U.K. Ad Industry Fights Exclusion From Tax Break

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U.K. agencies are fighting back against the government's refusal to allow tax breaks for the advertising industry, when its fellow creative industries -- film, TV and video games -- are set to benefit from new taxation rules being drawn up by the Treasury.

The Institute of Practitioners in Advertising, the U.K.'s agency association, has launched a campaign to persuade the government to rethink its stance. Geoff Russell, director for media affairs at the IPA, accused the government of being "illogical and snobbish about the role of advertising. The fact they are specifically excluding us has stuck in our throats."

Mr. Russell added, "To say that advertising is excluded because it's commercial is illogical: 'Downton Abbey,' 'Wallace & Gromit,' video games -- all are equally commercial. We are appealing to the Treasury to change its mind. We need help as much as they do."

A government consultation on Creative Sector Tax Relief is currently underway, and the Treasury has declared that it is looking into extending tax breaks that already apply to the film industry to cover other "output oriented" creative industries, such as animation, high-end television and video games. The existing tax break offers a cash rebate of 20% or 25%--depending on the film's budget--of qualifying production expenses, according to the British Film Industry's website.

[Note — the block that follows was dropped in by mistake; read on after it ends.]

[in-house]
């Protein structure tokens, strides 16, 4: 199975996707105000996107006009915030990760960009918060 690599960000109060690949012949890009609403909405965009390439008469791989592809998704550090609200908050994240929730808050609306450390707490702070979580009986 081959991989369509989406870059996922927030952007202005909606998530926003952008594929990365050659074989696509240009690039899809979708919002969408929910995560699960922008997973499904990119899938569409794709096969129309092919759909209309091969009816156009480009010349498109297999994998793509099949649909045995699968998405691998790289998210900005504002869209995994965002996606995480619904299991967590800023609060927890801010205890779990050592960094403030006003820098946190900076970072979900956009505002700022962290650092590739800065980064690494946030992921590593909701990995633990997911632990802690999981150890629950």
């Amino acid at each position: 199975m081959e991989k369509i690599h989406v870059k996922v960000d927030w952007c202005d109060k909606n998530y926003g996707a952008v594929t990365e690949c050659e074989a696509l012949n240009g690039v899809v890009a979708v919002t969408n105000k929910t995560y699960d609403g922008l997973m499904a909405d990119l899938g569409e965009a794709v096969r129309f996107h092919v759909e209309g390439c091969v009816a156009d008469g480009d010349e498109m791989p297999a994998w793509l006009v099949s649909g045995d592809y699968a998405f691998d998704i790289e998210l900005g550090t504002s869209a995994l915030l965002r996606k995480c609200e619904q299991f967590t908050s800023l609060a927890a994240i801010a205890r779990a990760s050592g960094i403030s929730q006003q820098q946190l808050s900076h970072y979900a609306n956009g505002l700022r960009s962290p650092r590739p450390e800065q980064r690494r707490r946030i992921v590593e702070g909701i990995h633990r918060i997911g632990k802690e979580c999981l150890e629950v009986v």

But the consultation specifically excludes advertising because it is a commercial business. An IPA statement argues that advertising tends to be at the forefront of the sort of creative technological developments which this tax relief is aimed at, and which keeps the U.K. industry competitive.

Advertising uses the same production companies that also specialize in high-end television and animation. "Without a flourishing ad industry," the IPA statement said, "high-end creative productions would not be able to draw on such a pool of highly-skilled film crew, lighting companies, post-production houses and animators and would be forced to go overseas."

There is already a flow of U.K. business to production companies in Cape Town, Prague, Budapest and even Buenos Aires, where creative expertise is catching up - and rates are cheaper.

Mr. Russell said, "It's plain bad thinking. The U.K. ad industry provides the day-to-day bread and butter for the pool of experts that is then drawn on to produce high-end films and television."

Alex Hunter, finance director at the IPA, said in the statement, "If the true intent of this tax relief is to promote and encourage the U.K.'s technological innovation in the face of overseas competition, then the use of the output should be secondary to the nature of the production work. By specifically denying tax relief on advertising work, it is encouraging production houses to switch their efforts away from a creative industry which is key to the U.K. economy."

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